NEW YORK — A feel-good drama set in the impoverished mountains of Northern Laos, Kim Mordaunt‘s The Rocket centers on a young boy whose village is soon to disappear thanks to construction of a massive dam downstream. Formulaic but likeable, the picture should please auds on the fest circuit but has milder prospects beyond that.
A twin whose sibling was stillborn, ten year-old Ahlo (Sitthiphon Disamoe) is seen as cursed by his ornery grandmother, a woman so true to her village’s superstitions she urged Ahlo’s mother Mali to kill him at birth. Mali ignored her, raising Ahlo to be a free spirit with a resourceful streak; but when tragedies and mishaps pile up after the hydroelectric project’s planners evict the family, others — not just Ahlo’s father, but total strangers — come around to Grandma’s point of view.
Forced on an arduous journey — hard on them but, thanks to stunning limestone-peak landscapes, easy on viewers’ eyes — only to find a shantytown where new houses were supposed to be, villagers are on edge even before Ahlo’s attempts to make the most of things go violently awry. Mordaunt balances these perils with the introduction of new playmate Kia (the slightly too-cute Loungnam Kaosainam) and her uncle “Purple” (Thep Phongam), a drunkard whose James Brown fixation is a transparent effort to add quirky appeal to what might otherwise sound like a miserable premise.
The film is never miserable in practice, though — it’s clearly intent on letting its irrepressible hero win back the love of a father (Sumrit Warin) cowed by his strong-willed mother into treating him as a pariah. Disamoe has an intuitive sense of how much spunkiness viewers will tolerate, while Warin makes the most of an underwritten role. Redemption will come at a rural festival where teams compete to build the biggest rocket, an event tailor-made for a kid who has shown MacGyver-like tendencies throughout the film.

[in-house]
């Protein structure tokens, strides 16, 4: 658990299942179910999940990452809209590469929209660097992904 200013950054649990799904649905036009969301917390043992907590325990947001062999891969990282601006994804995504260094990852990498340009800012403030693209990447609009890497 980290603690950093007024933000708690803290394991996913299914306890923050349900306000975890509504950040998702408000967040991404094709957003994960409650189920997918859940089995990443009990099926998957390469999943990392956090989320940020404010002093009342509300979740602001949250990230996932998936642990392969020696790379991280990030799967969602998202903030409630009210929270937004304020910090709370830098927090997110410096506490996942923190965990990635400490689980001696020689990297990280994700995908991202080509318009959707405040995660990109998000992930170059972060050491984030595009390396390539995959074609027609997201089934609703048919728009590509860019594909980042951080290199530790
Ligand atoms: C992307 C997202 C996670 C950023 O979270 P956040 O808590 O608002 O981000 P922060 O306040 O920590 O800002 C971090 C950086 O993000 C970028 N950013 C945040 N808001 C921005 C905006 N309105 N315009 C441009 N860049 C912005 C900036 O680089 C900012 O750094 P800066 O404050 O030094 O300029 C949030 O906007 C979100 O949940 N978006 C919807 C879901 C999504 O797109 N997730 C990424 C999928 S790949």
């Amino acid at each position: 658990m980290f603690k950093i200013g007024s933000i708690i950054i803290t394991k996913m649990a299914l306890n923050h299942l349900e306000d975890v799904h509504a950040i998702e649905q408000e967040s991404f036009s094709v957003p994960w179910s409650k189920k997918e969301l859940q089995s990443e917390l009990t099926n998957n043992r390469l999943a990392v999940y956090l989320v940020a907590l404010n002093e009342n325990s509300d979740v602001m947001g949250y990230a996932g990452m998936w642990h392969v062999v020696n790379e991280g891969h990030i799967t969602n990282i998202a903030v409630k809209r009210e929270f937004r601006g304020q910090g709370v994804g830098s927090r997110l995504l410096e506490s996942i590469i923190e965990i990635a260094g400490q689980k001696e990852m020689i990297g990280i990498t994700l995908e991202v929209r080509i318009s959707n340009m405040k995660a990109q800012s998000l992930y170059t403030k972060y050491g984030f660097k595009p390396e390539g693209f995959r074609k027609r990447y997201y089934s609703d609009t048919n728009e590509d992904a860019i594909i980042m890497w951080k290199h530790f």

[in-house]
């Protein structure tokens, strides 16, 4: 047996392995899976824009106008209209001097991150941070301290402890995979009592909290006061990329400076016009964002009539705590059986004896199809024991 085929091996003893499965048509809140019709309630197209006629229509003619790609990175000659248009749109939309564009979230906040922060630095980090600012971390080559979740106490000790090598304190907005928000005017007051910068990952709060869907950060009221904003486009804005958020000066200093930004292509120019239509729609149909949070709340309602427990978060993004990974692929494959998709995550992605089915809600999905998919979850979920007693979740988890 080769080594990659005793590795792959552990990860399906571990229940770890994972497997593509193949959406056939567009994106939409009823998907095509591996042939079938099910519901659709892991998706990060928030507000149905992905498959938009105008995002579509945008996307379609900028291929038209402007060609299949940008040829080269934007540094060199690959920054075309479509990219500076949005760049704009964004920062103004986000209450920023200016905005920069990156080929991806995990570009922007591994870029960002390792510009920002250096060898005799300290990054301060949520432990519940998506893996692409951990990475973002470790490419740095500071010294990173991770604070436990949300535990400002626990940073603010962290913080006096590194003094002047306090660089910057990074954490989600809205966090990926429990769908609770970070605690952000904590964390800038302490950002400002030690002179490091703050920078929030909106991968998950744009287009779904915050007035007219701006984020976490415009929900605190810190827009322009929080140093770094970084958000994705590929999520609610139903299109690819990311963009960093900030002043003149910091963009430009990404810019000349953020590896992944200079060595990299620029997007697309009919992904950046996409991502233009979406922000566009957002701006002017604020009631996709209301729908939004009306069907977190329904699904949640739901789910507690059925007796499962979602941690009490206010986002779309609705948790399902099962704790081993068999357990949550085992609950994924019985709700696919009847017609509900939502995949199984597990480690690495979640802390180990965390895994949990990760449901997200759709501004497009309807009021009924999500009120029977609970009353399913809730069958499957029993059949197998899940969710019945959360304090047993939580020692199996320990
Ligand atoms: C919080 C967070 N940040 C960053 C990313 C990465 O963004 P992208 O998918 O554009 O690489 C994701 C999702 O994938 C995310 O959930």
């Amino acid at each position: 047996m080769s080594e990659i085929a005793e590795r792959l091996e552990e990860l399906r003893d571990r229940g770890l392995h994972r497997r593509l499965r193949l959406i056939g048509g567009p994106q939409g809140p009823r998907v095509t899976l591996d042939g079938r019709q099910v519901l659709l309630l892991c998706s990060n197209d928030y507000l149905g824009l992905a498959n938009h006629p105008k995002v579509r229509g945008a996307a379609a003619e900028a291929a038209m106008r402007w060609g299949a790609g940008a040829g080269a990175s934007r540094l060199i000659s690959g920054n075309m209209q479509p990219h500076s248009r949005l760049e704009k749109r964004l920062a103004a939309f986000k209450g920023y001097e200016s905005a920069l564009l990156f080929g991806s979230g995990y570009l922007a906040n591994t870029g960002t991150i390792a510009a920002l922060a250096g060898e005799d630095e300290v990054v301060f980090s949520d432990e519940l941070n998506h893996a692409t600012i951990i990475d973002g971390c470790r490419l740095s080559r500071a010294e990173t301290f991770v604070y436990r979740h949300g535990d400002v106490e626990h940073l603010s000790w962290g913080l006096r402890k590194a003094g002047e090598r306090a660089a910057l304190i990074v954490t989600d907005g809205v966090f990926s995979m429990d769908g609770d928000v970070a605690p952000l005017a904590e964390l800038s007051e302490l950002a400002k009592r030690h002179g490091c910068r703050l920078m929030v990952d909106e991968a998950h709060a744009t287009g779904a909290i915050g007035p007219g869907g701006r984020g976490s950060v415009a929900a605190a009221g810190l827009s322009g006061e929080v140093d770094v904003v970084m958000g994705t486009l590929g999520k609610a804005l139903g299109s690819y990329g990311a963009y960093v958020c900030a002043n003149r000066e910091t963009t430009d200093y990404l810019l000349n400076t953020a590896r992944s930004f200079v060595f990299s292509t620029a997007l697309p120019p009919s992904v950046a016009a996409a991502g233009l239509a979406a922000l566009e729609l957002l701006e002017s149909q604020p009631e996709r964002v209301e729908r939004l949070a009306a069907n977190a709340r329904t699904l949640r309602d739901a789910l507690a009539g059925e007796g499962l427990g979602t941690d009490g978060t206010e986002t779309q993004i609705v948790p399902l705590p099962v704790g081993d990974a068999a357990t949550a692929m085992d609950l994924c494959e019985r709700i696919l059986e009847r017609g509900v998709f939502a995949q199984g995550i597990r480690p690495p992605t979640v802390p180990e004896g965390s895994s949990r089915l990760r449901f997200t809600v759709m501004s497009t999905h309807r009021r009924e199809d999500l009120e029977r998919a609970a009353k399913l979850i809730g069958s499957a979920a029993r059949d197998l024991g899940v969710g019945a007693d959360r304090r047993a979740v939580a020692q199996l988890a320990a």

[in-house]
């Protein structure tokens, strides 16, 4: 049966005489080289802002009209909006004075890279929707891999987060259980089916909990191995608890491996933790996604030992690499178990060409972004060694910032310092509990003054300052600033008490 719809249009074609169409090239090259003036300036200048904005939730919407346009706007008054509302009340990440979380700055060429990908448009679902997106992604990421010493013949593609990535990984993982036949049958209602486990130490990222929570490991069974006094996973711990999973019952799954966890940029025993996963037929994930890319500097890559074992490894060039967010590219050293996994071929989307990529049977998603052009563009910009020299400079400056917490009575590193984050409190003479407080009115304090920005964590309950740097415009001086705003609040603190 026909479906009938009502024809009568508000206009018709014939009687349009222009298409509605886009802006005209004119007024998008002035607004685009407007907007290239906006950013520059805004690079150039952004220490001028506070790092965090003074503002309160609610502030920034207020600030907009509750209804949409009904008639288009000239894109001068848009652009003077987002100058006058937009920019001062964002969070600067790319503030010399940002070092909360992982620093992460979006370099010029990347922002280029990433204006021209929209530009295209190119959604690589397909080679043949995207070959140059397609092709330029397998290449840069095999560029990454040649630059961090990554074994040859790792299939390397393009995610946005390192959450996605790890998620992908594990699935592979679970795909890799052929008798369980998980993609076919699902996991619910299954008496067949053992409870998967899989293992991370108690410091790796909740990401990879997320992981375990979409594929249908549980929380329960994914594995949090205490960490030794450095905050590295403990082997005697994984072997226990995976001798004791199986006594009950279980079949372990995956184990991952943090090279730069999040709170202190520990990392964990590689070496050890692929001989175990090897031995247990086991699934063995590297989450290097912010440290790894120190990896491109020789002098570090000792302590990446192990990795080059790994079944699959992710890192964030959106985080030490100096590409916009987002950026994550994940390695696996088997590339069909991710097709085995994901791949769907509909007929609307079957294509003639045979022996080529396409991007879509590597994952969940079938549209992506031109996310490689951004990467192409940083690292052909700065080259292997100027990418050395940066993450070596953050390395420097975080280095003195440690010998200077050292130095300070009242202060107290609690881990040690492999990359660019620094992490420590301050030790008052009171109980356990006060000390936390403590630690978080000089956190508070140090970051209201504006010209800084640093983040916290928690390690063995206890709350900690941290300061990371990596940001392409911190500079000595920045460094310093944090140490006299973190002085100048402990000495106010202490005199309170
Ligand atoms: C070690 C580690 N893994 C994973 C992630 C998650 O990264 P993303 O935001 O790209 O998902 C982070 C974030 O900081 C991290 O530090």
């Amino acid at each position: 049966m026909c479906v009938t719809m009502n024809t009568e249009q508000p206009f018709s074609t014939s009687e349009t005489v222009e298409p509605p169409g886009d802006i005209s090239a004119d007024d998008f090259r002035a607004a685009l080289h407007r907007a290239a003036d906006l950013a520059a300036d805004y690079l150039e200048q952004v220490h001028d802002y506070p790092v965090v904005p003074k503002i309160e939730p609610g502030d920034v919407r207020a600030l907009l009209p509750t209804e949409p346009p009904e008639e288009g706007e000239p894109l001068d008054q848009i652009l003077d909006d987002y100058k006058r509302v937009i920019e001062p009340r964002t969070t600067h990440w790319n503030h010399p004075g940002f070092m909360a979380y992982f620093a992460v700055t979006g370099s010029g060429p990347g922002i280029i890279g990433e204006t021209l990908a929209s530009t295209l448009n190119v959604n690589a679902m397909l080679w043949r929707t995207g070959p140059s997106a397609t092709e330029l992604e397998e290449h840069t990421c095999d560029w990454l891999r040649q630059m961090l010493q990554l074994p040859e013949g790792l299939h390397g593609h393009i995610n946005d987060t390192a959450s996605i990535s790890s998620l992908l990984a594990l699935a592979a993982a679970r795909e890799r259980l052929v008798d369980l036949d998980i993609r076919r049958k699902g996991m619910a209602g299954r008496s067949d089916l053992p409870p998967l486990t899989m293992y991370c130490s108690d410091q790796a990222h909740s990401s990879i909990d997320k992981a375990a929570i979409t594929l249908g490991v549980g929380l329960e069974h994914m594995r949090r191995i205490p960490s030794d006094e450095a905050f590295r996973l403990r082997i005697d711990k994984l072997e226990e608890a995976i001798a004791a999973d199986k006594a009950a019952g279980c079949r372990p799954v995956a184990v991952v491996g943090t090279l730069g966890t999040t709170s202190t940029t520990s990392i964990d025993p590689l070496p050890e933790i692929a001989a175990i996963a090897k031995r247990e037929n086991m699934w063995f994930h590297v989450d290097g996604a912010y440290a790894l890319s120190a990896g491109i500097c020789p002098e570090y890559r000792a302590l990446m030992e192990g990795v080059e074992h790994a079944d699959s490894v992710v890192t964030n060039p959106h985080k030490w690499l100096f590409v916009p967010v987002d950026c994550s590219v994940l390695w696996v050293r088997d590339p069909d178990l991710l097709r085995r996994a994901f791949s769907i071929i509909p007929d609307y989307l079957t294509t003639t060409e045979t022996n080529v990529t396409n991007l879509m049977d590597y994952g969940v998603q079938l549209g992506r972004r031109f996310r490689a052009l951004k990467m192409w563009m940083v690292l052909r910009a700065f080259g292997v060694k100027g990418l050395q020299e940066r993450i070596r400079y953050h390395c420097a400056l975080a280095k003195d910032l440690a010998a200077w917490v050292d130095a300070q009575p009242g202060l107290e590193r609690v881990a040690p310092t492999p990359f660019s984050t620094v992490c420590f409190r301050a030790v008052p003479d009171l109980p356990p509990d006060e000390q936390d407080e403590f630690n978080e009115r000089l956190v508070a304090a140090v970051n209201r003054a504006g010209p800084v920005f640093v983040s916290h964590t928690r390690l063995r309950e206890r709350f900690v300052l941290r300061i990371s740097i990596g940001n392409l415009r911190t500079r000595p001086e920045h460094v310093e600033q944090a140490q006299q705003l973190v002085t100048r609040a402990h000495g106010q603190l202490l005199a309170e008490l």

The contest also puts an oddly upbeat twist on a theme The Rocket returns to repeatedly — the bombs scattered everywhere, some inert and some still deadly, making it impossible to forget the violence Ahlo’s parents and grandparents have witnessed. Mordaunt, an Australian, is clearly troubled by things Westerners have done in Southeast Asia (witness the callous Aussie overseeing the village’s relocation), but his film would rather turn lemons into lemonade (or an intimate knowledge of bombs into crowd-pleasing fireworks) than dwell on past tragedy.
Production Company: Red Lamp Films
Cast: Sitthiphon Disamoe, Loungnam Kaosainam, Thep Phongam, Bunsri Yindi, Sumrit Warin, Alice Kohavong
Director-Screenwriter: Kim Mordaunt
Producer: Sylvia Wilczynski
Executive producers: Bridget Ikin, Michael Wrenn, Triphet Rookachat
Director of photography: Andrew Commis
Production designer: Pete Baxter
Music: Caitlin Yeo
Costume designer: Woranun Pueakpan
Editor: Nick Meyers
Sales: Tine Klint, LevelK
No rating, 95 minutes